TAMPA, Fla. — Most of Maine’s delegates walked out of the Republican National Convention on Tuesday afternoon and said they will boycott the rest of the event after failing to overturn a ruling that removed half the state’s delegates pledged to support Ron Paul.
The group tried to appeal an RNC committee recommendation to split the state’s 20 delegates evenly between backers of Paul and those favoring Mitt Romney. Ten Paul delegates ultimately were removed and replaced by 10 for Romney.
Maine’s delegates wanted the full slate of Paul supporters reinstated.
Delegate Bryan Daugherty was among those who walked out of the Tampa Bay Times Forum along with the bulk of the delegation.
“It’s pretty much all of them. It’s very unfortunate. We’re all very distraught that this happened,” said Daugherty, a state committeeman for Penobscot County.
Mark Willis, replaced by the RNC with a delegate supporting Romney, didn’t have an exact count of how many of the state’s representatives left after the failed appeal, but the walkout included at least 90 percent of the delegates and alternates who backed Texas Rep. Ron Paul’s bid for the nomination, he said.
Maine’s appeal never was heard by the other delegates attending the first full day of convention activities, who would have voted on the question if it had been brought to the floor.
“We couldn’t get it to be heard. We tried to do a point of order, but our chairman wasn’t even recognized,” said Willis, a newly elected state Republican committeeman.
When Maine’s turn came during the roll call vote of delegates from each state, 14 were announced for Romney and 10 for Paul.
Before the roll call vote, Paul showed up on the convention floor, signing autographs and posing for photos.
As he left the arena, he declined to say if he felt his delegates were being treated unfairly.
“I’ll let you know when it’s over,” Paul said.
The flap created hard feelings in Maine and Republican Gov. Paul LePage chose to skip the convention.
Stavros Mendros, who had supported Paul, said many Paul supporters had made travel plans before the challenge, which he described as “vindictive and bogus.”
“I just hope that in the next 3½ months that we can put the Maine Republican Party back together,” said Mendros, who’s now supporting Romney, the GOP nominee.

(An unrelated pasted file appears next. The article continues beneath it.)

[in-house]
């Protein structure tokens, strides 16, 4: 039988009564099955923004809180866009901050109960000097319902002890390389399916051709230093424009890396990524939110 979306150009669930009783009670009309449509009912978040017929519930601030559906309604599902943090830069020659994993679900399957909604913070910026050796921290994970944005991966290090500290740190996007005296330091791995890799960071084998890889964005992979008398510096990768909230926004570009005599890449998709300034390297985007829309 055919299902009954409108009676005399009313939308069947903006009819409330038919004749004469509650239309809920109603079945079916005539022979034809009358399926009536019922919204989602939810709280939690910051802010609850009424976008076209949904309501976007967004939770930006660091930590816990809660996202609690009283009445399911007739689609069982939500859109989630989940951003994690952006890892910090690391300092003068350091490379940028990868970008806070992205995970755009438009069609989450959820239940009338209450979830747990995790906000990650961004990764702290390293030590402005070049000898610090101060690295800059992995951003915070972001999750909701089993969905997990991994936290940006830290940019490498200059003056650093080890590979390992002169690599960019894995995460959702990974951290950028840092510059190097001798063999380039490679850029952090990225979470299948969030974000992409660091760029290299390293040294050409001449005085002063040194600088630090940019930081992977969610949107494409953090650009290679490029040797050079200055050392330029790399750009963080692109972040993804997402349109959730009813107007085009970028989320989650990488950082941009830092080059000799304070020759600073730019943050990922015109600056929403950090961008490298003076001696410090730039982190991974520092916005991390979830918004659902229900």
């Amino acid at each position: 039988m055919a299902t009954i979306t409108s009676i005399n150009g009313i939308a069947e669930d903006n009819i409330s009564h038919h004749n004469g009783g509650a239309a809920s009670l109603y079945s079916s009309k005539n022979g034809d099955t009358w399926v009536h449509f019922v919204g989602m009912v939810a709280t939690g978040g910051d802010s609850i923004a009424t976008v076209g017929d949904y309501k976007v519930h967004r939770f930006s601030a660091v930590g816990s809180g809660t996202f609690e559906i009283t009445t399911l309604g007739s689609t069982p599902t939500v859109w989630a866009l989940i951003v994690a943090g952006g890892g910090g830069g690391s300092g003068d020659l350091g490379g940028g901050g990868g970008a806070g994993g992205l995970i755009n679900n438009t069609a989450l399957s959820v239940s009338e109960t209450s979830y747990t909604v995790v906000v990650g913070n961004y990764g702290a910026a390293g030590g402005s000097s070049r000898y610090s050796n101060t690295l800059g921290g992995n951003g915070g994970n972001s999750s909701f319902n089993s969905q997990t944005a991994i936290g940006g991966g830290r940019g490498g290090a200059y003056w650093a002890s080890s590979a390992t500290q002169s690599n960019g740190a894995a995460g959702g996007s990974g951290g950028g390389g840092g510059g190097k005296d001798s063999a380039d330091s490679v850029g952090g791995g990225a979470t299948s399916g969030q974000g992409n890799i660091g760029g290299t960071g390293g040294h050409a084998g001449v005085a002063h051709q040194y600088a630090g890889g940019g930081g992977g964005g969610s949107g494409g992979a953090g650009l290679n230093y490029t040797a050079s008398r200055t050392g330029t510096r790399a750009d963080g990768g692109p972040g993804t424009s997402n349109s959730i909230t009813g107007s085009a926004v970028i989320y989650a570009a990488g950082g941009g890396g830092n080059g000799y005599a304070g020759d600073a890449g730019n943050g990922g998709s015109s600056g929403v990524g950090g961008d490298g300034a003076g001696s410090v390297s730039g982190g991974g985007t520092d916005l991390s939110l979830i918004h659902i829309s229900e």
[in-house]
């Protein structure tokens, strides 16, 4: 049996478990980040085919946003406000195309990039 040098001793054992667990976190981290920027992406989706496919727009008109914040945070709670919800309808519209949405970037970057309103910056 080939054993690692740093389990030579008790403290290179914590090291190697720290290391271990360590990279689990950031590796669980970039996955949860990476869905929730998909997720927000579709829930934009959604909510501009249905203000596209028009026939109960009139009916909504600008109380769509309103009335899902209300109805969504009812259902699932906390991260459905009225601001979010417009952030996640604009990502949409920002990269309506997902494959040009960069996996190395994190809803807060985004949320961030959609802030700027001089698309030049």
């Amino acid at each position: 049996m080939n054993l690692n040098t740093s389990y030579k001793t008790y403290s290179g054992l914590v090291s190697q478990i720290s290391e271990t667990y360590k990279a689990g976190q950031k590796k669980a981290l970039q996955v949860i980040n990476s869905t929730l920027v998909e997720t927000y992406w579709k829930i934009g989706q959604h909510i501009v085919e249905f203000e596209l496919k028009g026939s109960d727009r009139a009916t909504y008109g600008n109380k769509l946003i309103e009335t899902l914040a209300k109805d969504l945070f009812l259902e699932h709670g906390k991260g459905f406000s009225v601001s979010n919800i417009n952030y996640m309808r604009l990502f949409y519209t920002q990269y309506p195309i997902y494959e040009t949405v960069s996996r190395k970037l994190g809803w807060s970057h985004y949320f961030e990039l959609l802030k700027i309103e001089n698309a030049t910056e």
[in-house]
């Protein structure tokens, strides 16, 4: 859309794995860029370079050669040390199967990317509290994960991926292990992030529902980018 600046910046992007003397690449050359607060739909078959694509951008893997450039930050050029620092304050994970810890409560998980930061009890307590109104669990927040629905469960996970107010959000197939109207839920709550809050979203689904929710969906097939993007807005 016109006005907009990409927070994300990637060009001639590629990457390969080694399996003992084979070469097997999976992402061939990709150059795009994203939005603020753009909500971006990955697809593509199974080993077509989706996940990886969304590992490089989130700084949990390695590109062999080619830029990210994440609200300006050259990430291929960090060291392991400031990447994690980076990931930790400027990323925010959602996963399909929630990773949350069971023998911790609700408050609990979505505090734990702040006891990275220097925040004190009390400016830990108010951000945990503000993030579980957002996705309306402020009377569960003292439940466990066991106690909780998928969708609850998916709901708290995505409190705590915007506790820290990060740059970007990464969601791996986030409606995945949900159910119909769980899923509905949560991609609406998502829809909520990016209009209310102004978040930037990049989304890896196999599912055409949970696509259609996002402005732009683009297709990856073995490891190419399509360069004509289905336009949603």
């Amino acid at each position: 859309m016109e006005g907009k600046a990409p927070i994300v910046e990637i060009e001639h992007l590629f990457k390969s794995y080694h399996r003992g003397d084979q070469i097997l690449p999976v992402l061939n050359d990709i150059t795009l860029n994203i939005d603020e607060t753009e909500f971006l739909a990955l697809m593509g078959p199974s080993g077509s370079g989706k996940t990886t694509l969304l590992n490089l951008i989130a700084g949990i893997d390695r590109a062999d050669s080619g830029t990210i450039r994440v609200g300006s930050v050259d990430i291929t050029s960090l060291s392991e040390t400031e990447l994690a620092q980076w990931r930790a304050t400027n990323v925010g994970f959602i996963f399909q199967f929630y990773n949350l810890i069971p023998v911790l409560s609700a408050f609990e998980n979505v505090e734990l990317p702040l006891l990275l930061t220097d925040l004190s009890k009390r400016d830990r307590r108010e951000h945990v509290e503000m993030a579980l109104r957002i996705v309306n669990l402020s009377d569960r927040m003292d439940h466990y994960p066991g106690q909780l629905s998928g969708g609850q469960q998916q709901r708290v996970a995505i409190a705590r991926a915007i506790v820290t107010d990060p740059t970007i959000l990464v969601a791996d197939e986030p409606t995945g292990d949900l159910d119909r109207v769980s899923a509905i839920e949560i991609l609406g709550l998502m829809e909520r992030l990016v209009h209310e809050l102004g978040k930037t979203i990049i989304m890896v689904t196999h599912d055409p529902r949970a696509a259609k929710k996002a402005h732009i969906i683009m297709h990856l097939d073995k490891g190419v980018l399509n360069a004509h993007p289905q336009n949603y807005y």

Charlie Webster, chairman of the Maine Republican Party, said any dispute over Maine’s delegates really was resolved long ago.
“It’s pretty much over,” he said before the appeal effort failed.
He also said a walkout wouldn’t accomplish much except deprive Maine of a voice during the convention.
“I don’t think it would do anything. It would be unfortunate because Maine should have representation,” Webster said.
Webster’s position with the state party entitled him to a delegate seat. He said he intended to vote for Romney.
The state’s delegates also extended their feud with the Republican National Committee by printing and handing out a pamphlet warning that if the national party splits and throws out Maine’s delegation, it could happen to any state.
“What if the RNC threw out the duly elected delegates of your state’s election?” the flier says. “What if your state’s delegates were replaced by appointees of a nine-person panel composed of RNC insiders from other states?
“It happened to Maine. It will happen to you next,” it says.
Disgruntled Maine delegates distributed the flier around their hotel and handed it out Tuesday at the convention site.
An RNC committee reported there were a number of problems during Maine’s GOP convention in May, which produced a large contingent of Paul supporters. Because the committee said the convention was flawed, half of the 20 Paul delegates were rejected and replaced.
It was a deal imposed by the party that Maine’s delegation never accepted, Willis said.
“We’re not going to accept this deal the RNC thrust on us,” Willis said. “It should be all of us or none of us.”
The delegation had planned to appeal the committee report on Monday, but the threat of Tropical Storm Isaac forced organizers to simply open the convention Monday and immediately adjourn.
Rejection of the Paul delegates won’t thwart efforts of his supporters or silence them, Willis said.
“We are 10 times stronger than we were an hour ago,” he said.
The Associated Press contributed to this report